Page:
Frankfurt appoints 28 year-old general music director

Frankfurt appoints 28 year-old general music director


norman lebrecht

October 26, 2021

In a major podium shock, Frankfurt Opera has named Thomas Guggeis, 28, to succeed Sebastian Weigle as General Music Director in 2023.

Bavarian born, Guggeis has been assistant to Daniel Barenboim in Berlin and Kapellmeister at the Stuttgart Staatsoper, returning to Unter den Linden last year with the honorary title of Staatskapellmeister.

Frankfurt intendant Bernd Loebe said: ‘I have been following Thomas Guggeis’ career closely since he jumped in to take over from Christoph von Dohnányi in 2018 for Salome in Berlin. It is an understatement to speak of his as a unique talent. Despite his young age Thomas Guggeis is not just a talent anymore, he is extraordinarily advanced in everything expected of a conductor in such an important position. He has a musical idea for every work, which he can implement technically and effortlessly, bringing it to life with emotion and empathy for orchestra and soloists alike. During the many conversations we have had I soon realised: we think in a similar way, question many things and ourselves, take every detail seriously and love music. I feel confident that this ‚fresh wind‘ will inspire me and everybody in company. So Sebastian Weigle’s handing over is happening in a very harmonious way.’


  • Ghost says:

    Can someone please do a profile or share details about Mr. Guggeis agent- Michael Lewin? The man is the most powerful agent in the business, and he is a complete phantom.

    • 1110 says:

      Many people in the field of music business do clearly know that the Frankfurt Opera am Main is Michael Lewin´s opera house, literally and the intendant, Bernd Loebe is just ,,HIS” tool, nothing more, nothing less. So, it cannot be even the issue or news, who has become the next GMD of this opera house, right now, lol.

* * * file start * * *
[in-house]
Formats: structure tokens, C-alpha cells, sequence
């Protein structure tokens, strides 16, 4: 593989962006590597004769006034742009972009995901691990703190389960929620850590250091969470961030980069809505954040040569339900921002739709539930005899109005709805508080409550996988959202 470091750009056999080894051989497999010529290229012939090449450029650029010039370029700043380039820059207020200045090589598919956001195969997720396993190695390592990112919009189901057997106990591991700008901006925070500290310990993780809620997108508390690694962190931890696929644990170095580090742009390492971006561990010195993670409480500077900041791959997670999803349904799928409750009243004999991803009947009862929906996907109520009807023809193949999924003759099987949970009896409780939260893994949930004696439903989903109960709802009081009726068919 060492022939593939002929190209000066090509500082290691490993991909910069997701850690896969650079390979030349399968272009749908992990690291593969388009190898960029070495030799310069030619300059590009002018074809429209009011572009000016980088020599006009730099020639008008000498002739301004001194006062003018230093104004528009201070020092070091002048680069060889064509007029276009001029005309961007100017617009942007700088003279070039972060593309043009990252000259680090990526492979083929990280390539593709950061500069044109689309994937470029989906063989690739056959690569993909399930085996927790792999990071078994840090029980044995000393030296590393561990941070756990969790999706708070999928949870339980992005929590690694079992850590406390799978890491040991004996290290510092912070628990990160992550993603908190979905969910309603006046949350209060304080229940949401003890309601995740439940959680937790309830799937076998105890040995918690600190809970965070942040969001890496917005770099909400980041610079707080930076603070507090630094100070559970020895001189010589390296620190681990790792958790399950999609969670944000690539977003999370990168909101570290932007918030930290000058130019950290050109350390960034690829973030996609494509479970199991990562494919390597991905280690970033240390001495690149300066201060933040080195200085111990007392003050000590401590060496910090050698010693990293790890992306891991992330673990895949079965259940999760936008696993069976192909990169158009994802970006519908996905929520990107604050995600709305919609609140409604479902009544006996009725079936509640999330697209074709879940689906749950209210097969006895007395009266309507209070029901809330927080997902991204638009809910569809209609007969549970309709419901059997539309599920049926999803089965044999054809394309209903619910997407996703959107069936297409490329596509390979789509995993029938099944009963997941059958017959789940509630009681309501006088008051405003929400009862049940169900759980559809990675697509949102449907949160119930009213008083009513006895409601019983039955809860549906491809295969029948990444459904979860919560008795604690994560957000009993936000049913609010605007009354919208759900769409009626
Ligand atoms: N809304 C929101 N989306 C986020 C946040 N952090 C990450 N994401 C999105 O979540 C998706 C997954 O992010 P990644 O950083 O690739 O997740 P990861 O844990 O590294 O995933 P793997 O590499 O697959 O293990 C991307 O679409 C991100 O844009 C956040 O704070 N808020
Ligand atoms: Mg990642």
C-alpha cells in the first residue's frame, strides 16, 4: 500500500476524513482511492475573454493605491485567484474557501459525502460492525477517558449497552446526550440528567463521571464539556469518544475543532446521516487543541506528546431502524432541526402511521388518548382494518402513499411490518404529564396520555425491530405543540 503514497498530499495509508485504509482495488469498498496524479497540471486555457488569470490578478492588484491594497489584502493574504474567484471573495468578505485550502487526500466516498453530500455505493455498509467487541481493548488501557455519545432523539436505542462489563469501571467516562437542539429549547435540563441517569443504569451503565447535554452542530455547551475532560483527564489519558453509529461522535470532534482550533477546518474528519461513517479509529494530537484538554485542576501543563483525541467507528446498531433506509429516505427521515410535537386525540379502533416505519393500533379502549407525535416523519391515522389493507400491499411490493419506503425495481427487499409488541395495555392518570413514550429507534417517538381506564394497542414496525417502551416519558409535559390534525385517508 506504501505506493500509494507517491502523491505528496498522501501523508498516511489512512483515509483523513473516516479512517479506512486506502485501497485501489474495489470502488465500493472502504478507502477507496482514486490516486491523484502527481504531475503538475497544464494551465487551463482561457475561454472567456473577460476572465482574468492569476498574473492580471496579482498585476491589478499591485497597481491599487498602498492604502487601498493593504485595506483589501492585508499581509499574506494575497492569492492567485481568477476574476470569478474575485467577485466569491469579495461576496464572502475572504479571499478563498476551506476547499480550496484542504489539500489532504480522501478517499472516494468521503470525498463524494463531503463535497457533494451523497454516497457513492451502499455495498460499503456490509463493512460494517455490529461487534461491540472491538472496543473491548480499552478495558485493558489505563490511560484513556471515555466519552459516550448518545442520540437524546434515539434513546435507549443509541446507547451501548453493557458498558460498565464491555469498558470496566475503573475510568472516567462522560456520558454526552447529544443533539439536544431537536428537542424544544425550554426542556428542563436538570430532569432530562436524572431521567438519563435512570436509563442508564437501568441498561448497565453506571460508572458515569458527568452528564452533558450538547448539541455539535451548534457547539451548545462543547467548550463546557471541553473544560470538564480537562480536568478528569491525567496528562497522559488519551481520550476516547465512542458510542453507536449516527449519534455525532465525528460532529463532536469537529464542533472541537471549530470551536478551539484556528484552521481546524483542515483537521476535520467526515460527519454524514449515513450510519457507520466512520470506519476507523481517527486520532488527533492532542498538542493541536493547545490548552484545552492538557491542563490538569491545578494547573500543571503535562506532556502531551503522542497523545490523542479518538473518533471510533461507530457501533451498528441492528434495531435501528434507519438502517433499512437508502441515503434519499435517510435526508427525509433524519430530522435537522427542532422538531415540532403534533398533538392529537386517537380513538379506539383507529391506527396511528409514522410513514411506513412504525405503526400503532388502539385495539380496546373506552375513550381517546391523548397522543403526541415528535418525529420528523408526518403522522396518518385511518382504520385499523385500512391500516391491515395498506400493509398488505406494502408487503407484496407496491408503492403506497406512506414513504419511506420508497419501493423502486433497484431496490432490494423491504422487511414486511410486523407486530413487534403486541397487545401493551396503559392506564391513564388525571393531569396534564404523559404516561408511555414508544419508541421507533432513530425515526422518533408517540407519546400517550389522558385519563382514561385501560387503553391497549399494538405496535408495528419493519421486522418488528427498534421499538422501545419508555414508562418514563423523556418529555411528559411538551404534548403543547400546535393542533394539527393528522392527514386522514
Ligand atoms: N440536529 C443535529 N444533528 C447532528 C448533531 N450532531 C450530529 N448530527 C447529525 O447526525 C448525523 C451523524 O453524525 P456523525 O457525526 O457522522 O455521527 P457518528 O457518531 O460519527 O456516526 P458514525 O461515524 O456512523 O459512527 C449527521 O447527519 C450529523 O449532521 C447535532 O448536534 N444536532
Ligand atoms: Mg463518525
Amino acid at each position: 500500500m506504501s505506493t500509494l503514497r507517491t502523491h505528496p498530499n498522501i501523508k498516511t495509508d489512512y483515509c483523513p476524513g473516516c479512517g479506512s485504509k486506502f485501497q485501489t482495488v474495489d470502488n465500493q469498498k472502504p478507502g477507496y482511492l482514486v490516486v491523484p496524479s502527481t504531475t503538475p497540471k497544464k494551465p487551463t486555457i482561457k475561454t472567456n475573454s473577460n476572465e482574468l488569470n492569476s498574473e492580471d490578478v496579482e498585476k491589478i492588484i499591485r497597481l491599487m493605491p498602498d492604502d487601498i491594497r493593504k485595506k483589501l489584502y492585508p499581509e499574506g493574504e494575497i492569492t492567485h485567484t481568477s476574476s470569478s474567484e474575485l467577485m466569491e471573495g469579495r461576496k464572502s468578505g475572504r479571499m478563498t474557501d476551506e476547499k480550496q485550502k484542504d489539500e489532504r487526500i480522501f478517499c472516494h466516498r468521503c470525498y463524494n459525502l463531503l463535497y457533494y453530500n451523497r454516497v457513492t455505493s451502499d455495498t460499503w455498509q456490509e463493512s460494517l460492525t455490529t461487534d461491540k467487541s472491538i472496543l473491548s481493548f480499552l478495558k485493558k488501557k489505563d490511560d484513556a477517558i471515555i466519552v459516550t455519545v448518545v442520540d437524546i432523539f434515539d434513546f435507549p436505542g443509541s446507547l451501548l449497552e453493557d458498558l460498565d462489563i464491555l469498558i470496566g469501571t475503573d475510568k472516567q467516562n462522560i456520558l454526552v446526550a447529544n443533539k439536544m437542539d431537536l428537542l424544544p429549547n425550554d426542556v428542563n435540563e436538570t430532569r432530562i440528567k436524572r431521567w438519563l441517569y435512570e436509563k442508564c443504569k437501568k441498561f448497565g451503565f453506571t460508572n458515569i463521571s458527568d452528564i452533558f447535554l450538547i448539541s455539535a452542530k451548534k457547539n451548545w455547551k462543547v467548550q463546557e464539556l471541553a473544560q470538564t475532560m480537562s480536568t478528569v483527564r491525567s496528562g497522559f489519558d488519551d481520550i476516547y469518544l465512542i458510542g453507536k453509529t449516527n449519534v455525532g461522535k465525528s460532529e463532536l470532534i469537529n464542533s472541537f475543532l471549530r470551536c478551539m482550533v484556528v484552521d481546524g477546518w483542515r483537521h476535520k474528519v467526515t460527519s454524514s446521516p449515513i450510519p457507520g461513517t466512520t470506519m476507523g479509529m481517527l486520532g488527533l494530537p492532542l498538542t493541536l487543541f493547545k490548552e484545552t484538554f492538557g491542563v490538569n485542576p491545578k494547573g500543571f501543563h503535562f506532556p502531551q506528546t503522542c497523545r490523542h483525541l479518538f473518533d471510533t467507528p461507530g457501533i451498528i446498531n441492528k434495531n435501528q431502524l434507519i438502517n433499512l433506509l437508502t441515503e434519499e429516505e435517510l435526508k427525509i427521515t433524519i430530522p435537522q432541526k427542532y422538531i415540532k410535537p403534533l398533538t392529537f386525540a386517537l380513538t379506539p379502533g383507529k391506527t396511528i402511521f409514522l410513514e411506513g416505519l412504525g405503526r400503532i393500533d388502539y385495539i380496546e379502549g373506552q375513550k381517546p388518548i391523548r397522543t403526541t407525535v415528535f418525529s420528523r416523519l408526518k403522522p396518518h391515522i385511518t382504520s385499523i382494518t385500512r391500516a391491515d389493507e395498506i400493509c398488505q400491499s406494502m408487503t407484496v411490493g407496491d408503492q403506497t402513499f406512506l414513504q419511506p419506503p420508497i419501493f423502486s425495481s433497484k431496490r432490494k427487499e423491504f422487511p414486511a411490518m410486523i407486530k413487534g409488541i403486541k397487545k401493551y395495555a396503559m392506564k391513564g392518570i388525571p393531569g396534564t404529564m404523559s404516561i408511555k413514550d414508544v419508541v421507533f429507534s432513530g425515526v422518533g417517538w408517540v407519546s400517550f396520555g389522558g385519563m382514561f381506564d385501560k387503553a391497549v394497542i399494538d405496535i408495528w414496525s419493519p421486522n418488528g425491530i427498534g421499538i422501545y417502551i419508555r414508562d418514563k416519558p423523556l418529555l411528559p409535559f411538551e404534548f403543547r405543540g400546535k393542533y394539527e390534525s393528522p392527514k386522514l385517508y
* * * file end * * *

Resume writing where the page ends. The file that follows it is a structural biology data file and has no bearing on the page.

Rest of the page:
• Anthony Sayer says:

        Michael Lewin exerts a lot of power all over the German-speaking music world. His progeny are everywhere, not just Frankfurt am Main. Have a look at his roster, particularly the conductors…

    • Ha! says:

      He probably wouldn’t want to be interviewed. He’s not one of these vain, self serving managers or administrators like David Lomeli, Andreas Dellert, pereira, etc.

  • Anthony Sayer says:

    He was on the shortlist to succeed Sokhiev at the ONCT in Toulouse, so this might indicate that’s no longer the case. Very best of luck to him in the fine house that is the Frankfurt Opera.

  • Anton says:

    Guggeis is a promising talent but has proven he’s not ready to be chief of such an important opera house quite yet. Although some undercooked performances of traditional repertoire like Strauss and Mozart (Ariadne and Magic Flute in Berlin) were encouraging for a young Kapellmeister, they were leagues away from what would be expected of a music director. He has no vision for a score or ability to change the sound of an orchestra, he was just hanging on. In 5 years he could have been ready for an important position, but instead he will be sent to battle with unsharpened tools.